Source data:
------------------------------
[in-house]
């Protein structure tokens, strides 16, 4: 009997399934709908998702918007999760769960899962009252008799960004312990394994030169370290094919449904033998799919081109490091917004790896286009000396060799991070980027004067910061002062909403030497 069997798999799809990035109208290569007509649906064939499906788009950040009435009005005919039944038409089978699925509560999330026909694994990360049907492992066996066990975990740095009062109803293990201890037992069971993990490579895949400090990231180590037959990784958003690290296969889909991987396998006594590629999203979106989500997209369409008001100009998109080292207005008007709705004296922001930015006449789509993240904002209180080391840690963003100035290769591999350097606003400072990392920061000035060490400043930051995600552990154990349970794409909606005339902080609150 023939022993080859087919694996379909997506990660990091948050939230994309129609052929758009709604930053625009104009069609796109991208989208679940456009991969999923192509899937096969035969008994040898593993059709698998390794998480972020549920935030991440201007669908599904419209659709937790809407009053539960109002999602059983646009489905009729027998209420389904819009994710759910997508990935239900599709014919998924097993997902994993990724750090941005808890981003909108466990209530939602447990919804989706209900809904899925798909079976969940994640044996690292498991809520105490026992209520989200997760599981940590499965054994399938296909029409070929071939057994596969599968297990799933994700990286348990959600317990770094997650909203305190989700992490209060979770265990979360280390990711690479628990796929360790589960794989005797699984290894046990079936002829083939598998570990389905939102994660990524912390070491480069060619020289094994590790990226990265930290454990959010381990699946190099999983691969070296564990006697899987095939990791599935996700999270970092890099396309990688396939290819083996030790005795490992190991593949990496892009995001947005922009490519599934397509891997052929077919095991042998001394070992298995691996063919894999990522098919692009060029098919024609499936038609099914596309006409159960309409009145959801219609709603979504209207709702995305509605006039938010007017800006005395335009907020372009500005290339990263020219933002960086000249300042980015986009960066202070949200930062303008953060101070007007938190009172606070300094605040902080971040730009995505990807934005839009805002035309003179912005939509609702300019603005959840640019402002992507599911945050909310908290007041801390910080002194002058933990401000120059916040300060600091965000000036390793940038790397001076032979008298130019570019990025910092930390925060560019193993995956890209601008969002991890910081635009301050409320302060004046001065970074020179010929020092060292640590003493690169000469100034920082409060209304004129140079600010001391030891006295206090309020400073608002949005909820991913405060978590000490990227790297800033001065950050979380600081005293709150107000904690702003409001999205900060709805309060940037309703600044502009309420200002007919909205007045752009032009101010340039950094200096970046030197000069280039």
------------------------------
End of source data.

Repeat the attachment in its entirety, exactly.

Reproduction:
[in-house]
């Protein structure tokens, strides 16, 4: 009997399934709908998702918007999760769960899962009252008799960004312990394994030169370290094919449904033998799919081109490091917004790896286009000396060799991070980027004067910061002062909403030497 069997798999799809990035109208290569007509649906064939499906788009950040009435009005005919039944038409089978699925509560999330026909694994990360049907492992066996066990975990740095009062109803293990201890037992069971993990490579895949400090990231180590037959990784958003690290296969889909991987396998006594590629999203979106989500997209369409008001100009998109080292207005008007709705004296922001930015006449789509993240904002209180080391840690963003100035290769591999350097606003400072990392920061000035060490400043930051995600552990154990349970794409909606005339902080609150 023939022993080859087919694996379909997506990660990091948050939230994309129609052929758009709604930053625009104009069609796109991208989208679940456009991969999923192509899937096969035969008994040898593993059709698998390794998480972020549920935030991440201007669908599904419209659709937790809407009053539960109002999602059983646009489905009729027998209420389904819009994710759910997508990935239900599709014919998924097993997902994993990724750090941005808890981003909108466990209530939602447990919804989706209900809904899925798909079976969940994640044996690292498991809520105490026992209520989200997760599981940590499965054994399938296909029409070929071939057994596969599968297990799933994700990286348990959600317990770094997650909203305190989700992490209060979770265990979360280390990711690479628990796929360790589960794989005797699984290894046990079936002829083939598998570990389905939102994660990524912390070491480069060619020289094994590790990226990265930290454990959010381990699946190099999983691969070296564990006697899987095939990791599935996700999270970092890099396309990688396939290819083996030790005795490992190991593949990496892009995001947005922009490519599934397509891997052929077919095991042998001394070992298995691996063919894999990522098919692009060029098919024609499936038609099914596309006409159960309409009145959801219609709603979504209207709702995305509605006039938010007017800006005395335009907020372009500005290339990263020219933002960086000249300042980015986009960066202070949200930062303008953060101070007007938190009172606070300094605040902080971040730009995505990807934005839009805002035309003179912005939509609702300019603005959840640019402002992507599911945050909310908290007041801390910080002194002058933990401000120059916040300060600091965000000036390793940038790397001076032979008298130019570019990025910092930390925060560019193993995956890209601008969002991890910081635009301050409320302060004046001065970074020179010929020092060292640590003493690169000469100034920082409060209304004129140079600010001391030891006295206090309020400073608002949005909820991913405060978590000490990227790297800033001065950050979380600081005293709150107000904690702003409001999205900060709805309060940037309703600044502009309420200002007919909205007045752009032009101010340039950094200096970046030197000069280039």